So just 12 of us made our way to the summit of Stuc a’Chroin (975 metres), where Mark enjoyed another brief snooze. Others present were Sue, Helen and Harvey, Graham B, the boys – Jonathan and Michael, and Cary’s friends Andrew, Arthur and Pete. We lazed here for some time as we were ahead of schedule. A large herd of red deer was observed far below, but no ptarmigan were seen today, although a hare or two may have been glimpsed, and there were plenty of crows/ravens in attendance.

With Ben Vorlich lurking in the distance beyond a precipitous drop, there was still some way to go.


In view of the potentially tricky descent from this summit towards Ben Vorlich, Cary dutifully looked after the boys by following me around an alternative and much less exposed route to the north. Six of the party took the exposed path, which would be easy in ascent, and the six of us who took the alternative longer but quicker path arrived back at the ridge just as the others reached the same point.

The final ascent to Ben Vorlich was straightforward. Nigel, a Munroist himself, had successfully guided his team of eight to the summit well in advance of the 2.45 rendezvous, and everyone was in position with their walking poles raised in honour of Cary as he lumbered into view at around 2.30.


There was a fine view back to Stuc a’Chroin, from which the precipitous descent is shown just to the left of Sue’s head in the next picture.


We spent some time in a sheltered spot below the subsidiary summit, but eventually the sound of clinking wine glasses in Callander drew us towards the easy stroll back down to Loch Earn.


Sue and I had provided shortbread and cake, but apart from that this was a bizarrely teetotal and scantly catered party despite conditions being more suited to a summit party than on many of the ‘final Munro’ bashes I’ve had the honour of attending.

Pleasant woodland accompanied us at the end of the day.


No worries though. Cary had organised a party at the bunkhouse later, so once we got back we could imbibe to our heart’s content in the warmth of our home for the weekend. Tea, beer, wine, and lots of tasty food and desserts. The cake, sadly not captured on film by me, was a luxurious affair courtesy of Cary’s daughter, Clara, who wasn’t present to receive the accolades attributed to said monstrosity magnificent construction.

The evening concluded with bizarre party ‘games?’ suited to infantile children. This bemused a minority who looked on in puzzlement.

Today’s walk turned out to be about 16 km in length, with around 1300 metres ascent, taking about 8 hours. A fine route. Well done, Cary.


Sunday 23 September 2018


Ground mist soon cleared. There would have been great early morning inversions from higher up. It was a lovely day for a walk, so something of a puzzle that so far as I’m aware only nine of the thirty of us actually went for a proper walk. Graham and Anne headed up a Corbett, and seven of us, me, Sue, Helen, Claire, Harvey, Arthur and Pete parked up at Lochearnhead and headed up Glen Kendrum towards the two Corbetts – Meall an t-Seallaidh and Creag MacRanaich. The plan had been to go up both of them, but I’d underestimated the time that would take. By the time we reached the col between the two hills, all on a good track, we had already covered 8 km.


Another 2 km took us over rough ground with a vague path, to the summit of Meall an t-Seallaidh (852 metres). The summit is at the far end of a broad ridge.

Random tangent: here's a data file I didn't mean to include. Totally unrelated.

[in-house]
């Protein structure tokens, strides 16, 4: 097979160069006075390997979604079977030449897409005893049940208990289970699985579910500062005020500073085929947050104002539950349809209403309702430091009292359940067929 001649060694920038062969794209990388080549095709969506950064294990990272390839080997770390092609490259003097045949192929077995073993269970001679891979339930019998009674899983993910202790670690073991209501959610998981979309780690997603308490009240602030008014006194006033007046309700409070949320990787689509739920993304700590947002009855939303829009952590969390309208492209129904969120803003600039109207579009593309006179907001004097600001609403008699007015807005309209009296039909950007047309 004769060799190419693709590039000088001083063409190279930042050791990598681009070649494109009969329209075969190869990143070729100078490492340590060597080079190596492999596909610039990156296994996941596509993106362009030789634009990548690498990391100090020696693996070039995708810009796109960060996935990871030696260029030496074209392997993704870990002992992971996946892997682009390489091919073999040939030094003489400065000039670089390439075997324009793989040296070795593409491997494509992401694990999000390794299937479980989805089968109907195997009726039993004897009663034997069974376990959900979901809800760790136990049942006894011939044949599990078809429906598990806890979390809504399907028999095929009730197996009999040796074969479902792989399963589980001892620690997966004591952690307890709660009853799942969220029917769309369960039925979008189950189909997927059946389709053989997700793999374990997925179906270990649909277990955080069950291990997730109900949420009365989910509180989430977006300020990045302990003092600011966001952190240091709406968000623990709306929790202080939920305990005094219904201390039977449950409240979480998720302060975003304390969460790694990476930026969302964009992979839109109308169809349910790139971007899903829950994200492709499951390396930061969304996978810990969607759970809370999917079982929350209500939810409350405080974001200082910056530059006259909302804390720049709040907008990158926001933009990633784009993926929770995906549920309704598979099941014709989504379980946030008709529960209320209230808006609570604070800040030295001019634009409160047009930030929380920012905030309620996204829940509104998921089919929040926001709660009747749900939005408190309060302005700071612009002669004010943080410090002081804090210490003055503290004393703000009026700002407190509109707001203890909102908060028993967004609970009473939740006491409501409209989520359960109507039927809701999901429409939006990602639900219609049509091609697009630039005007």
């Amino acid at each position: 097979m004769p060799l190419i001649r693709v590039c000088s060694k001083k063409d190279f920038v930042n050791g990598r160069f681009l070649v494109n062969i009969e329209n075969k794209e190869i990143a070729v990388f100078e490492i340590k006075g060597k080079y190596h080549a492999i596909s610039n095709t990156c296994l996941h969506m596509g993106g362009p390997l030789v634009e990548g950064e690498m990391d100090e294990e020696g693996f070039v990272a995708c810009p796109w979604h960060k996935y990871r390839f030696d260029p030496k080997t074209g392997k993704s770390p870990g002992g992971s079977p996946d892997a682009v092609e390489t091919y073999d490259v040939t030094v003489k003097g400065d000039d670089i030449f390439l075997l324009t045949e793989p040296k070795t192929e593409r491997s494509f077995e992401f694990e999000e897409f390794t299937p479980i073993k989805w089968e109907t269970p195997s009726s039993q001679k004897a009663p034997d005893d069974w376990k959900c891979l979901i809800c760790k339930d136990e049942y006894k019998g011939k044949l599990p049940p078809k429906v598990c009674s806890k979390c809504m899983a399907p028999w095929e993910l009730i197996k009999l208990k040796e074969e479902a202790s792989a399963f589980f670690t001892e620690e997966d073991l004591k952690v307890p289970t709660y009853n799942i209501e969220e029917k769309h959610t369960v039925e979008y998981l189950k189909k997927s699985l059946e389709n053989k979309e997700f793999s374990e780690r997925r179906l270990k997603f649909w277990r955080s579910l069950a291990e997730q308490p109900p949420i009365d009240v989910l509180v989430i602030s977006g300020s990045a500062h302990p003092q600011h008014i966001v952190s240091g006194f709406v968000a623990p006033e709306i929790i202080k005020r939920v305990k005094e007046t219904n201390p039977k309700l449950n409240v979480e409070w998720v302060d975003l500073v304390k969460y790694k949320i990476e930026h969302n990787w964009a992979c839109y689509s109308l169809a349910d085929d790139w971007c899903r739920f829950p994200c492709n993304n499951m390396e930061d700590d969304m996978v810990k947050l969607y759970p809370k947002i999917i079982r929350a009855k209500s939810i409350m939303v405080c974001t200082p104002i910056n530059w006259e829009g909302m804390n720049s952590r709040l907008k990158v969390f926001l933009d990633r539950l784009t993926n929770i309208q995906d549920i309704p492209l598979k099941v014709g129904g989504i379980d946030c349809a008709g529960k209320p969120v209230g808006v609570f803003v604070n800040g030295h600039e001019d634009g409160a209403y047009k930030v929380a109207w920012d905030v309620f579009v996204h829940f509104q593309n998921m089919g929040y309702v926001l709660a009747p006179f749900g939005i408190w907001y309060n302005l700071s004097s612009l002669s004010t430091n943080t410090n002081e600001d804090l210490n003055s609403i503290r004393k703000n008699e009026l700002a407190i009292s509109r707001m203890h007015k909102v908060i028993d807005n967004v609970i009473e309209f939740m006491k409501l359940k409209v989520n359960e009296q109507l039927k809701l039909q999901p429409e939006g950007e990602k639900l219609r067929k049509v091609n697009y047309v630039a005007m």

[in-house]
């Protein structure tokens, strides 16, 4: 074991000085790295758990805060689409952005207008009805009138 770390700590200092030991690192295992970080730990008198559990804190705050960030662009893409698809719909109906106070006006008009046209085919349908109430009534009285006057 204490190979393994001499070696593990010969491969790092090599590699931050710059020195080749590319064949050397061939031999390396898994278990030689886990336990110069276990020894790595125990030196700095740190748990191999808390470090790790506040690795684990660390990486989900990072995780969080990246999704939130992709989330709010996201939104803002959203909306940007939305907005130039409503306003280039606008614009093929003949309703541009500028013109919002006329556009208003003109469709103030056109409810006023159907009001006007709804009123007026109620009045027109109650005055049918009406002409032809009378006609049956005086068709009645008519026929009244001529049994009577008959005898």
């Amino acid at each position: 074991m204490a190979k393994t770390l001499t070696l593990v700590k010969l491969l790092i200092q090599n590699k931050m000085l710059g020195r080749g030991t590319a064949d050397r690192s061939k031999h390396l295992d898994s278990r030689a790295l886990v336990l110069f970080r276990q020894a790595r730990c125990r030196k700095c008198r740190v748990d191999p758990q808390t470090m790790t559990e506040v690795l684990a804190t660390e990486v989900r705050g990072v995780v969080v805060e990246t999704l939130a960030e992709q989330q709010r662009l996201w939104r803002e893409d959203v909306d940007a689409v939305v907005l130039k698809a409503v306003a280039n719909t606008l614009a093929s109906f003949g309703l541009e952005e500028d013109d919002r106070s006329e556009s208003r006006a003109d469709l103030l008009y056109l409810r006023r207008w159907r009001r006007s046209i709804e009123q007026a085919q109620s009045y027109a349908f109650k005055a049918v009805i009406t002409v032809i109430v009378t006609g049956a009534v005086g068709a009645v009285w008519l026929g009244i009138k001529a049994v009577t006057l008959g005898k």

A leisurely stop for lunch in the lee of the cool breeze, with fine views towards the previous day’s route, was savoured by all of us. Had Mark been there he might even have admired the view from his position of slumber.

The trig point formed a good ‘tripod’ from which to record everyone in today’s team.


Cloud formations enhanced the view to Loch Earn, where sailing boats were enjoying the breeze.


By the time we got going again and regained the col between the two hills, after meeting the only two people we encountered all day, a lone greybeard and a young lady in yellow, it was 2 pm. Arthur and Pete had to be down by 5 pm in order to get their lift to Glasgow Airport. Going up Creag MacRanaich and getting back to Lochearnhead by 5 was possible, but may be excessively energetic, and Sue, Claire and I would get home late. So we all took the sensible decision to leave the second hill for another time and descend at a leisurely pace. The views would have been similar, and our approach meant that we could enjoy a half hour break a couple of kilometres down the track, which we retraced all the way back to the car park.


There were superb views across the Glen to yesterday’s three hills, seen here lined up on the horizon.


Harvey, Claire and Helen also stopped to collect fruit from a tree laden with sloes.

We were back in Lochearnhead, absorbing the aroma of freshly cut grass on a fine late summer’s day, at about 4.30, where Arthur and Pete’s lift was waiting for them. We had walked over 19 km, with 800 metres ascent, in about 6.5 hours, rather further than the previous day. There were no recriminations about missing out the second hill.


Helen and Harvey were reunited with their bicycles at the bunkhouse, from where they were to move to a B&B before cycling back to Glasgow the following day to get the train home. Then Sue, Claire and I admired the harvest moon as it rose whilst we travelled south in the gathering gloom, stopping at Annandale services for a McDonalds supper whilst watching the local swans, ducks and heron prepare for a cool night outside.

We were home soon after 10 pm after taking the Warburton Bridge (no toll at this time of night) route as the M60 was shut.

Altogether, a thoroughly enjoyable weekend. Thanks go to Cary, and his able assistants – Penny and Rowena – for organising it so efficiently.

There’s a slideshow, 85 images, here. It’s the first time I’ve used Flickr for this purpose and I can’t work out how to display captions. Maybe I will have done so by the time you read this…(I can’t currently get this to work at all.)
[Some guidance on how to display a full screen, with captions, would be appreciated. Or even how to produce a slideshow of any sort now Picasa is defunct.]